a. It is coupled to the phosphorylation of a purine nucleoside diphosphate, usually ADP. This reaction is catalyzed by succinyl CoA synthetase.
1) Explain the structure of succinyl CoA synthetase.
a. It is an alpha2beta2 heterodimer. Each subunit has two domains. The amino-terminal domains have different structures. The amino-terminal domain of the alpha subunit forms a ROssman fold, which binds the ADP substrate of succinyl CoA synthetase. The amino terminal domain of the beta subunit is an ATP-grasp domain, which binds and activates ADP
1) What are the final steps after succinate is formed?
- a. Regeneration of oxaloacetate
- i. Succinate is oxidized to fumarate by succinate dehydrogenase, which passes electrons to FAD.
- ii. Then, fumarate is hydrated to form L-malate by fumarase. Finally, malate is oxidized to form oxaloacetate by malate dehydrogenase, and NAD+ is the hydrogen acceptor.
1) What is the end result of the CAC?
- a. Two carbon atoms enter and two carbons leave as CO2.
- b. Four pairs of H atoms leave n four oxidation reactions.
- c. Two NAD+ molecules are reduced in the oxidative decarboxylations of isocitrate and alpha-etoglutarate, one FAD molecule is reduced in the oxidation of succinate, and one NAD+ is reduced in the oxidation of malate.
- d. One compound of ATP is generated from cleavage of succinyl CoA
- e. Two waers are consumed.
1) Explain how they determined whether or not the two atoms were the same.
a. Through isotope-labeling studies, they were were able to show that the two carbon atoms that enter each cycle are not the ones that leave in one cycle despite the symmetry of the molecule.
1) How is oxaloacetate replenished?
a. Oxaloacetate is formed by the carboxylation of pyruvate, in a reaction catalyzed by puyruvate carboxylase. It is active only in the presence of acetyl CoA, which signifies the need for more oxaloacetate. If the energy is high, it is coverted into glucose. If the energy charge is low, it replenishes the CAC
1) What biochemical processes must be affected by deficiency of thiamine?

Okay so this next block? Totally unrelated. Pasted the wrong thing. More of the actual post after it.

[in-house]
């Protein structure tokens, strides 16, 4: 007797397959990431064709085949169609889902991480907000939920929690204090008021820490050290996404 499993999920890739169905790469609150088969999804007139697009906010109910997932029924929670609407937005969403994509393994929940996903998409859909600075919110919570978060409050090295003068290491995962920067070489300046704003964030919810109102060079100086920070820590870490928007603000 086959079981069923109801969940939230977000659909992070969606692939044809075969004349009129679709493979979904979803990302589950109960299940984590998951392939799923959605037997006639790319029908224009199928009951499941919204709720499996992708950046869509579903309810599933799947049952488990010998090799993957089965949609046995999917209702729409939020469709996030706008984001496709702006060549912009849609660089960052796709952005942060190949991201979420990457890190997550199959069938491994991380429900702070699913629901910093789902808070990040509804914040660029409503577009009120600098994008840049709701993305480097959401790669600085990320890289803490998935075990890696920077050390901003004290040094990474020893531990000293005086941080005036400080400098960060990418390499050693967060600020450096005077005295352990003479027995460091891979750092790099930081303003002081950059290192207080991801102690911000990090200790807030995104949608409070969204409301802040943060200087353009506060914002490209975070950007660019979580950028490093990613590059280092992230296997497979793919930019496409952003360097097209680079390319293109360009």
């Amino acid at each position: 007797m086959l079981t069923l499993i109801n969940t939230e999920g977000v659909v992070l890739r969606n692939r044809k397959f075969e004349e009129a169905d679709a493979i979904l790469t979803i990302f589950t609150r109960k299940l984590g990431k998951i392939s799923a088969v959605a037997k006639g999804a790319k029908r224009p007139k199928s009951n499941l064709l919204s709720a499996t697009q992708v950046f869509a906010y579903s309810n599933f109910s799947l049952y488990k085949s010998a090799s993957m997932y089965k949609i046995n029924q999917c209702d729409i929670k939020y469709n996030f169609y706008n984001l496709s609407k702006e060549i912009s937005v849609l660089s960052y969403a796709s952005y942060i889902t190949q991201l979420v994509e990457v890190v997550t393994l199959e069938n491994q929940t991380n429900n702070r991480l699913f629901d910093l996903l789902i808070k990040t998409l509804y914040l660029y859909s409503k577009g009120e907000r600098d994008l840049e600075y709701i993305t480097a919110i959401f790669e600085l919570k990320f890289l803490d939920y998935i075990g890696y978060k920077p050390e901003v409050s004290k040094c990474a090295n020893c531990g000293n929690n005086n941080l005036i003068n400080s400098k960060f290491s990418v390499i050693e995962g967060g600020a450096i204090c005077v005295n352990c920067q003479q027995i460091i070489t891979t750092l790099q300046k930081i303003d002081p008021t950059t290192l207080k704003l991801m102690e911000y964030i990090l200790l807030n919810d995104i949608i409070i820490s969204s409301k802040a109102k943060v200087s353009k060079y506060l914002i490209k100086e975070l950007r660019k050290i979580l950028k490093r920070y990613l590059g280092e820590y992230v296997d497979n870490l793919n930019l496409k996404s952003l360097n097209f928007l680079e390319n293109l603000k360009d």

a. TPP is a prosthetic group of pyruvate dehydrogenase, alpha-ketoglutarate dehydrogenase, and transketolase. The common feature of enzymatic reactions utilizing TPP is the transfer of an activated aldehyde unit. In beriberi, the levels of pyruvate and alpha-ketoglutarate in the blood are higher than normal.
1) What happens to people exposed to mercury or arsenite?
a. The binding of mercury or arsentite to the dihydrolipoyl groups inhibits the complex and leads to the CNS pathologies. Treatment of these poisons is the administration of sulfhydryl reagents with adjacent sulfhydryl groups to compete with the dihydrolipoyl residues for binding with the metal ion. The reagent-metal complex is then excreted in the urine.
1) What are the points of control in the CAC?
a. One is the pyruvate dehydrogenase complex before the CAC. There is also control at isocitrate dehydrogenase and alpha-ketoglutarate dehydrogenase.
1) Explain control at the pyruvate dehydrogenase complex.
- a. Because the formation of acetyl CoA from pyruvate is irreversible, there is control here.
- b. High concentrations of reaction products inhibit the reaction: acetyl CoA inhibits the transacetylase component (E2) by binding directly, whereas NADH inhibits the dihydrolipoyl dehydrogenase (E3). This signals that there is no need to metabolize pyruvate to acetyl CoA because the energy needs are being met. This spares glucose.
- c. Covalent modification of E1 by pyruvate dehydrogenase kinase I (PDK) switches off the activity of the complex. Deactivation is reversed by the pyruvate dehydrogenase phosphoatase. It is switched off when the energy charge is high.
- i. ADP and pyruvate activate the dehydrogenase by inhibiting the kinase. The phosphatase is stimulated by Ca2+, the same signal that initiates muscle contraction.
1) How is the CAC controlled?
- a. The first control site is isocitrate dehydrogenase, which is allosterically stimulated by ADP, enhancing its affinity for substrates. The binding of isocitrate, NAD+, Mg2+, and ADP is cooperative. ATP is inhibitory, as is NADH.
- i. This leads to a buildup of citrate, which is transported to the cytoplasm, where it signals phosphofructokinase to halt glycolysis and where it can serve as a source of acetyl CoA for fatty acid synthesis.
- b. The second control site is alpha-ketoglutarate dehydrogenase. It is inhibited by succinyl CoA and NADH, the products of the reaction it catalyzes. The alpha-ketoglutarate that accumulates can beused as a precursor for several amino acids and purine bases.